The aim of the paper is to present a theory agenda for component-based design based on results that motivated the development of the BIP component framework, to identify open problems and discuss further research directions. The focus is on proposing a semantically sound theoretical and general framework for modelling component-based systems and their properties both behavioural and architectural as well for achieving correctness by using scalable specific techniques.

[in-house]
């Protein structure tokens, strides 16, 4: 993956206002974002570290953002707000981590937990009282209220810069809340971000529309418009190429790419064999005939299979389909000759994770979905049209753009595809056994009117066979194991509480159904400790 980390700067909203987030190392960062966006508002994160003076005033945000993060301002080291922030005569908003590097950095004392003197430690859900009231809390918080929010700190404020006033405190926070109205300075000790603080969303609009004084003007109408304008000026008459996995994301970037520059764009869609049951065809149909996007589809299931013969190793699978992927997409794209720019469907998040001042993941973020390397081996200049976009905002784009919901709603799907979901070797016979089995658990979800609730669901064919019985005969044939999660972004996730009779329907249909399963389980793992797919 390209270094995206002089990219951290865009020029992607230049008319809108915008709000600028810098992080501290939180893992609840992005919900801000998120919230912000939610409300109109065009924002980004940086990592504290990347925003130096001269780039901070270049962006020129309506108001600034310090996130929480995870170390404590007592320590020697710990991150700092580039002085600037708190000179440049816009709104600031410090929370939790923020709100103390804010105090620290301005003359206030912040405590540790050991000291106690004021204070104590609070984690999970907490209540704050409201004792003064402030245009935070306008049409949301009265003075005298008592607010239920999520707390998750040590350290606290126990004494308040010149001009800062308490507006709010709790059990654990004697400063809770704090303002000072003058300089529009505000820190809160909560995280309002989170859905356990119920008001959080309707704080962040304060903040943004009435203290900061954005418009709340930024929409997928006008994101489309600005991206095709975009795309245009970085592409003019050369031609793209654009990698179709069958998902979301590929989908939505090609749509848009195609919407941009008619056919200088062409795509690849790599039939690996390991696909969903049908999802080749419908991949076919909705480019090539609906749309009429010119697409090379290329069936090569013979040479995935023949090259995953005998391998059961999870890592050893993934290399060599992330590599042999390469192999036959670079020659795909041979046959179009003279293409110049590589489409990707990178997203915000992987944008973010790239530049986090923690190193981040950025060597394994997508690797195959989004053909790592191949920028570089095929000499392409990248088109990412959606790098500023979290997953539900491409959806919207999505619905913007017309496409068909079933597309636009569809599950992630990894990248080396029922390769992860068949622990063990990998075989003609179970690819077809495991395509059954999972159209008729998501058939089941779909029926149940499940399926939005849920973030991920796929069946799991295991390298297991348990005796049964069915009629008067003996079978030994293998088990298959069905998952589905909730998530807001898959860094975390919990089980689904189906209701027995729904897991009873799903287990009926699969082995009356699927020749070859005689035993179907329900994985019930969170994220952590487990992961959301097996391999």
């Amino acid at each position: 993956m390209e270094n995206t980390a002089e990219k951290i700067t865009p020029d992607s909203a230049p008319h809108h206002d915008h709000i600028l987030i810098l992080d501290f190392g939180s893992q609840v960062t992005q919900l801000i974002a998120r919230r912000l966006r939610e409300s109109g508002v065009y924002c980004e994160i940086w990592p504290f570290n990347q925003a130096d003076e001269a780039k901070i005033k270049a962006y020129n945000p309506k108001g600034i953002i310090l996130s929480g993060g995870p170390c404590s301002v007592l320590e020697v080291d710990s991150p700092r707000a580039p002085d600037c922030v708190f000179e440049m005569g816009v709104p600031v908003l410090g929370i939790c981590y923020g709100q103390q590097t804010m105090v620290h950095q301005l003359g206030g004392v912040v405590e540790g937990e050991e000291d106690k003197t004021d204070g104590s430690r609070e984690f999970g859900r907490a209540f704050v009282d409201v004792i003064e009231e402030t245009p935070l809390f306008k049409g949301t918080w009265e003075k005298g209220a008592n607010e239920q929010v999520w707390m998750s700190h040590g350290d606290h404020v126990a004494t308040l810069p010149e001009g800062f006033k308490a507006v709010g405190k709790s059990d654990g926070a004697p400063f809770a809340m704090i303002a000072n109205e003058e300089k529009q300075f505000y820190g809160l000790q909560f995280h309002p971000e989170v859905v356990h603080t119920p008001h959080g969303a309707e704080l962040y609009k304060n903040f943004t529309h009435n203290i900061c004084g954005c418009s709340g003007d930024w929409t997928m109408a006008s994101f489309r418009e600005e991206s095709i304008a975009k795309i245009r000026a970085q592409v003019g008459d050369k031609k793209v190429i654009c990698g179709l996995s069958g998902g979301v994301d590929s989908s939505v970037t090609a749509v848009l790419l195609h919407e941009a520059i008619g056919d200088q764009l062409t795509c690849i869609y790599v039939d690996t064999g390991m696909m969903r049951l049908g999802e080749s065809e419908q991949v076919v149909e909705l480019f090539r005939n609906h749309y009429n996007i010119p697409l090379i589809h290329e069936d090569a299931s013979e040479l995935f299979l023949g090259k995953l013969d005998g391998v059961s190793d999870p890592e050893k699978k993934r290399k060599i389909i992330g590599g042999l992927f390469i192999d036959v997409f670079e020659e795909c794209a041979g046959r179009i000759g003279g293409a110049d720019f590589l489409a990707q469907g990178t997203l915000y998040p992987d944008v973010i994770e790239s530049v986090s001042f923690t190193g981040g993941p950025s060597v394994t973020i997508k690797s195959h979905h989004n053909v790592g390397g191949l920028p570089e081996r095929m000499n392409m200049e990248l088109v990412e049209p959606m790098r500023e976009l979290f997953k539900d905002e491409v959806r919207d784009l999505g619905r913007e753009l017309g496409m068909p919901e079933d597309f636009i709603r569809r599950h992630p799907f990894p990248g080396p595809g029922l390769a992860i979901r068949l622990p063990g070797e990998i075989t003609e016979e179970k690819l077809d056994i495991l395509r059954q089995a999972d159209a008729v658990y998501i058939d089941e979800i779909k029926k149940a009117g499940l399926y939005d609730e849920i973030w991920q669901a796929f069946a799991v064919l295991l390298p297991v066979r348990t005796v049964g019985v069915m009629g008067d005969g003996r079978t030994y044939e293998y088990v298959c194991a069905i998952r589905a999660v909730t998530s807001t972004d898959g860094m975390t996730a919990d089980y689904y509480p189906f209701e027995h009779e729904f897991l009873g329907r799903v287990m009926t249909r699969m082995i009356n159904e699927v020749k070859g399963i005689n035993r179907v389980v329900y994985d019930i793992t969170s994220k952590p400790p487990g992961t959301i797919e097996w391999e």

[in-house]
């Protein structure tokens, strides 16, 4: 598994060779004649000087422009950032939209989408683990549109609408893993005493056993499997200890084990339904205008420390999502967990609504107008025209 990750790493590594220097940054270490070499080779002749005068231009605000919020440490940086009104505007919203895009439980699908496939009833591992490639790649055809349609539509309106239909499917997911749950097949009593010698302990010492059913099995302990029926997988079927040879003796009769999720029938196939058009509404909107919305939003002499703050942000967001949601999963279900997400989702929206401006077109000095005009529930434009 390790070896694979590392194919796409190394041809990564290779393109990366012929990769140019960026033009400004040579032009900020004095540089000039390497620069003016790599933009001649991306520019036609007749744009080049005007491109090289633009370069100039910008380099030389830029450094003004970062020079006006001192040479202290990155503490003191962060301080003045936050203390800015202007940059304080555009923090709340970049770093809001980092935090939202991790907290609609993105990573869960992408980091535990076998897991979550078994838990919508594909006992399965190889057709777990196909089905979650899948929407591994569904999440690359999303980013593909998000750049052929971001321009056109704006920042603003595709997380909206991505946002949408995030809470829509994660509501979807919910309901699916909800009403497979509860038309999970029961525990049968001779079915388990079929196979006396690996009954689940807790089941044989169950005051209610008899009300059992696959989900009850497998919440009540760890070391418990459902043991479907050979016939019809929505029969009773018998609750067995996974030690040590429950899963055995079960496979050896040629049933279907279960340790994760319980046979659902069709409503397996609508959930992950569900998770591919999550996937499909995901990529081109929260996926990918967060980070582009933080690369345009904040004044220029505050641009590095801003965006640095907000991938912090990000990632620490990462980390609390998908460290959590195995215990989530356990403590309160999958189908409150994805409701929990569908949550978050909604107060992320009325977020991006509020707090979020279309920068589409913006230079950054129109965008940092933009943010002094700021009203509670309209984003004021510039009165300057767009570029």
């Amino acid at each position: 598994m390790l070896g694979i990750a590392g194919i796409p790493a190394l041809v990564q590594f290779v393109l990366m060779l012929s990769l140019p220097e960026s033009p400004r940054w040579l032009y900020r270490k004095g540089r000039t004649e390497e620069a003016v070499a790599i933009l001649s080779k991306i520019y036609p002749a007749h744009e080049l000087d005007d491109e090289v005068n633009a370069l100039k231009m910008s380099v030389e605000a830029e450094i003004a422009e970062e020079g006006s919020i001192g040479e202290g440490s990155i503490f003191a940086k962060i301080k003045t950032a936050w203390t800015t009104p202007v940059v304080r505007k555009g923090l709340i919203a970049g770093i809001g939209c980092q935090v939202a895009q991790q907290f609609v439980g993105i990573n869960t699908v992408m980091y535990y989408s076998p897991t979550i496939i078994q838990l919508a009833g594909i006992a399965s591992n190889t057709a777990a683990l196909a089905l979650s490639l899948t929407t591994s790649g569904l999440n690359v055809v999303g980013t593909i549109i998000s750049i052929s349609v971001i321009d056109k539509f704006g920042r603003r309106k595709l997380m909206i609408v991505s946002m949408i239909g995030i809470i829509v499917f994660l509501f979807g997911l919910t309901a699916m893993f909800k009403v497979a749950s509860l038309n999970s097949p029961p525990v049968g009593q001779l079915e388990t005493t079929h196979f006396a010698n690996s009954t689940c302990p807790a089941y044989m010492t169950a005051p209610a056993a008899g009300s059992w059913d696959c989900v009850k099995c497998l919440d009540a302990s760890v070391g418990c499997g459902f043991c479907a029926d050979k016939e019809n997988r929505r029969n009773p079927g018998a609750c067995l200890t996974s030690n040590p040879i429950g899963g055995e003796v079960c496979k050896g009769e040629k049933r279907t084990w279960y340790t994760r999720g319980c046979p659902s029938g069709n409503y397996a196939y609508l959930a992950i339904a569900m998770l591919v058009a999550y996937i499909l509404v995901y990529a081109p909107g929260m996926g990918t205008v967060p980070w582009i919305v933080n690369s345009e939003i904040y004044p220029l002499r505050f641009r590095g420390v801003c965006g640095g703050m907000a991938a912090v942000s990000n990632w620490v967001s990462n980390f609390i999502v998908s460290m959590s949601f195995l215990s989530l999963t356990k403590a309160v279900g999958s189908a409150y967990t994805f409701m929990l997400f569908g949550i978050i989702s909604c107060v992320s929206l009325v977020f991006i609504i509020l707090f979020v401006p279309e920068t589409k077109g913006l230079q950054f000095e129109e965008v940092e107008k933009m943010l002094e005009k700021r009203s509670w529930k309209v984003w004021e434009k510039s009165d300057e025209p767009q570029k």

We discuss the problem of composing components by proposing the concept of glue as a set of stateless composition operators defined by a certain type of operational semantics rules. We provide an overview of results about glue expressiveness and minimality. We show how interactions and associated transfer of data can be described by using connectors and in particular, how dynamic connectors can be defined as an extension of static connectors. We present two approaches for achieving correctness for component-based systems. One is by compositional inference of global properties of a composite component from properties of its constituents and interaction constraints implied by composition operators. The other is by using and composing architectures that enforce specific coordination properties. Finally, we discuss recent results on architecture specification by studying two types of logics: 1) interaction logics for the specification of sets of allowed interactions; 2) configuration logics for the characterisation of architecture styles.